As these are not geeks talking about issue, how do we even know that it was a network breach? It could very well have been facilitated by someone on the inside.. a "ticket to ride" rather than a breach..

  2. You are absolutely right, but consider this also:

    As these are not geeks talking about issue, how do we even know that it was a network breach? It could very well have been facilitated by someone on the inside.. a “ticket to ride” rather than a breach..

  3. Tony,

    thanks for the comment. Yes, it certainly could have been an insider. But because the company was so large, they have no CIO and couldn't pay attention to their network security for months while a breach was in progress, I'm going to stick with the theory that they were simply "doing it all wrong" rather than a nefarious plot.

    And I bet the hack was ridiculously easy too. The same thing was happening to TJMaxx for months before they noticed.

  4. Tony,
    thanks for the comment. Yes, it certainly could have been an insider. But because the company was so large, they have no CIO and couldn’t pay attention to their network security for months while a breach was in progress, I’m going to stick with the theory that they were simply “doing it all wrong” rather than a nefarious plot.

    And I bet the hack was ridiculously easy too. The same thing was happening to TJMaxx for months before they noticed.

  5. Ayup.. another thing to consider (my post for tomorrow talks about this) is that there are many more "Hannafords" – that is, chains big enough to have data worth stealing but small enough that their defenses are probably weak or non-existent..

  6. Ayup.. another thing to consider (my post for tomorrow talks about this) is that there are many more “Hannafords” – that is, chains big enough to have data worth stealing but small enough that their defenses are probably weak or non-existent..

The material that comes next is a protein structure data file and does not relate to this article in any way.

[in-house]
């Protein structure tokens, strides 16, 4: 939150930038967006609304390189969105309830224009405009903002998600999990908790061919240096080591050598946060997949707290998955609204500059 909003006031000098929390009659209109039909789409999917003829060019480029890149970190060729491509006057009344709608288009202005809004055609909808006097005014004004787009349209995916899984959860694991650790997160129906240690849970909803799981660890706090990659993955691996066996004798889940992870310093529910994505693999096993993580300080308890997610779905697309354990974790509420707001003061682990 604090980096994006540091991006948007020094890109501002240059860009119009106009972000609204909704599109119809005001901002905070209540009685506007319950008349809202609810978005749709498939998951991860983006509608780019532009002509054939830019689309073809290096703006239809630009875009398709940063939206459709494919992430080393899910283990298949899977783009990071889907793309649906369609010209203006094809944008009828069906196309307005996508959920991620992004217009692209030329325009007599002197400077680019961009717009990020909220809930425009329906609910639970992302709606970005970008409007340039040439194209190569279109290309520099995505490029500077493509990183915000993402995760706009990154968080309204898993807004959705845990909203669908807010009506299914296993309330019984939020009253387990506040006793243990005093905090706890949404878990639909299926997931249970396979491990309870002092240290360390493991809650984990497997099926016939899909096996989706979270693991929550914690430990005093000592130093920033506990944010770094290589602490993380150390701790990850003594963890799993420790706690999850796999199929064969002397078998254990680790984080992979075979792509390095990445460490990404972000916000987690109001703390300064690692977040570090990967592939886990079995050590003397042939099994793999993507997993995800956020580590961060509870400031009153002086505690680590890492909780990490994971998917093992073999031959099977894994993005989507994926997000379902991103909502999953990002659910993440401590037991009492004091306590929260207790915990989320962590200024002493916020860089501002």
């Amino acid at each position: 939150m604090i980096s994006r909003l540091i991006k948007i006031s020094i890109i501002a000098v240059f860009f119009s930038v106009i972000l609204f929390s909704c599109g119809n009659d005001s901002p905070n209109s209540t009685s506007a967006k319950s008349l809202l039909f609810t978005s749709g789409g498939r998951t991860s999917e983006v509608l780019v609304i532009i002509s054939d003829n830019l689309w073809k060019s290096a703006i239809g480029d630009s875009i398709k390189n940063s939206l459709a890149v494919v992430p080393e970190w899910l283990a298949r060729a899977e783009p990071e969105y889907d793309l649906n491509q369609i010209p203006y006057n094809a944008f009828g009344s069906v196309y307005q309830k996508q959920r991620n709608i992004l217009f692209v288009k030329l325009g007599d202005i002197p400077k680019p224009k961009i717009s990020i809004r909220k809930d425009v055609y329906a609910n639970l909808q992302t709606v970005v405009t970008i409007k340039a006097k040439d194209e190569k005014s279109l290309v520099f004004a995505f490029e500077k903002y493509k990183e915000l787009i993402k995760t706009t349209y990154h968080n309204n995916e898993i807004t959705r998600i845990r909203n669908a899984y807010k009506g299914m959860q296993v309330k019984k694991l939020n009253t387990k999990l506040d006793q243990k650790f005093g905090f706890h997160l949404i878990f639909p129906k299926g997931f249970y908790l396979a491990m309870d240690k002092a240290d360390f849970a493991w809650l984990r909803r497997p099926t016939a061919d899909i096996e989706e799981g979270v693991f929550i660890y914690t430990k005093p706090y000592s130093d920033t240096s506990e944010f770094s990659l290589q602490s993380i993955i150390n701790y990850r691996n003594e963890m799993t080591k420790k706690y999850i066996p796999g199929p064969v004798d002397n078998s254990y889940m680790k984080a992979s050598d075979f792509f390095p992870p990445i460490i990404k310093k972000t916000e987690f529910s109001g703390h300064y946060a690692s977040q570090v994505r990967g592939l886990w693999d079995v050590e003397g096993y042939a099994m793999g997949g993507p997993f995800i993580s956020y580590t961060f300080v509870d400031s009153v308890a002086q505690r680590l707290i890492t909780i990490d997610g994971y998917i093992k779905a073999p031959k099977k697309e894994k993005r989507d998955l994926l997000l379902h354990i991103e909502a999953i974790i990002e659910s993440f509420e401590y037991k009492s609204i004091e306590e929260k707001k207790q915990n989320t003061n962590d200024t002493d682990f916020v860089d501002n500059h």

7. Exactly. It was a surprise to me that TJMaxx would be so slack. But with my experience, its not such a stretch at all that a grocery chain would be like this. Remember, Home Depot was running an wireless connection that was hacked and guys in the parking lot were sniffing cc transactions.

    Its funny. If you go to an online store and they don't seem secure you wouldn't think twice about using a competitor. But walk into the local gas station and jiffy mart? People slap down their credit card every time.

  8. Exactly. It was a surprise to me that TJMaxx would be so slack. But with my experience, its not such a stretch at all that a grocery chain would be like this. Remember, Home Depot was running an wireless connection that was hacked and guys in the parking lot were sniffing cc transactions.

    Its funny. If you go to an online store and they don’t seem secure you wouldn’t think twice about using a competitor. But walk into the local gas station and jiffy mart? People slap down their credit card every time.

  9. Actually, TJX didn't surprise me – I did some consulting for them years ago and didn't think much of their IT department then.. I bet there have been some big shakeups now..

    The little jiffy mart is a good example. It's probably a chain, and it probably operates on tight margins.. which could mean weak and underpaid/understaffed/highly stressed IT with a crappy budget.. nice target..